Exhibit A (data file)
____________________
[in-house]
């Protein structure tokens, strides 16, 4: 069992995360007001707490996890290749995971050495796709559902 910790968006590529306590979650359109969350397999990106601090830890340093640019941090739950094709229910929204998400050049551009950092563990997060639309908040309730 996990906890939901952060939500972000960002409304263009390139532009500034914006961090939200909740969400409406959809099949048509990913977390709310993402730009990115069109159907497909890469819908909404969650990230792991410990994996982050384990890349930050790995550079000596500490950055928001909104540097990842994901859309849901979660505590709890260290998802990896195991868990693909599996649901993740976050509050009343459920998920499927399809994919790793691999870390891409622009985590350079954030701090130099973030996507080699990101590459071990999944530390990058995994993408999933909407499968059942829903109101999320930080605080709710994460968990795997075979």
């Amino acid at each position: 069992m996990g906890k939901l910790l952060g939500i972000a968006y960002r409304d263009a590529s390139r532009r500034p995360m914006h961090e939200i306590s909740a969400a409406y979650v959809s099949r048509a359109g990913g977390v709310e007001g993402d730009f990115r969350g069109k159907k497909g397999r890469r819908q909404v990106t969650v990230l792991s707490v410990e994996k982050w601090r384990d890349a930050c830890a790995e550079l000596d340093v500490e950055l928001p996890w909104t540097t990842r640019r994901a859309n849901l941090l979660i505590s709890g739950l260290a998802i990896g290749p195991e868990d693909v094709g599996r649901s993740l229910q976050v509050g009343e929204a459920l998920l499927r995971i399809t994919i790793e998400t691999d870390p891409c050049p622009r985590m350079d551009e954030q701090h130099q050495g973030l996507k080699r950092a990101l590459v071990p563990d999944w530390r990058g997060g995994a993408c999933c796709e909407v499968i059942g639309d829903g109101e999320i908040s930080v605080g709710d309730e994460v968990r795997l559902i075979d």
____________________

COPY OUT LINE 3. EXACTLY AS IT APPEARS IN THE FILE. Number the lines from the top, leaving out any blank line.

């Amino acid at each position: 069992m996990g906890k939901l910790l952060g939500i972000a968006y960002r409304d263009a590529s390139r532009r500034p995360m914006h961090e939200i306590s909740a969400a409406y979650v959809s099949r048509a359109g990913g977390v709310e007001g993402d730009f990115r969350g069109k159907k497909g397999r890469r819908q909404v990106t969650v990230l792991s707490v410990e994996k982050w601090r384990d890349a930050c830890a790995e550079l000596d340093v500490e950055l928001p996890w909104t540097t990842r640019r994901a859309n849901l941090l979660i505590s709890g739950l260290a998802i990896g290749p195991e868990d693909v094709g599996r649901s993740l229910q976050v509050g009343e929204a459920l998920l499927r995971i399809t994919i790793e998400t691999d870390p891409c050049p622009r985590m350079d551009e954030q701090h130099q050495g973030l996507k080699r950092a990101l590459v071990p563990d999944w530390r990058g997060g995994a993408c999933c796709e909407v499968i059942g639309d829903g109101e999320i908040s930080v605080g709710d309730e994460v968990r795997l559902i075979d």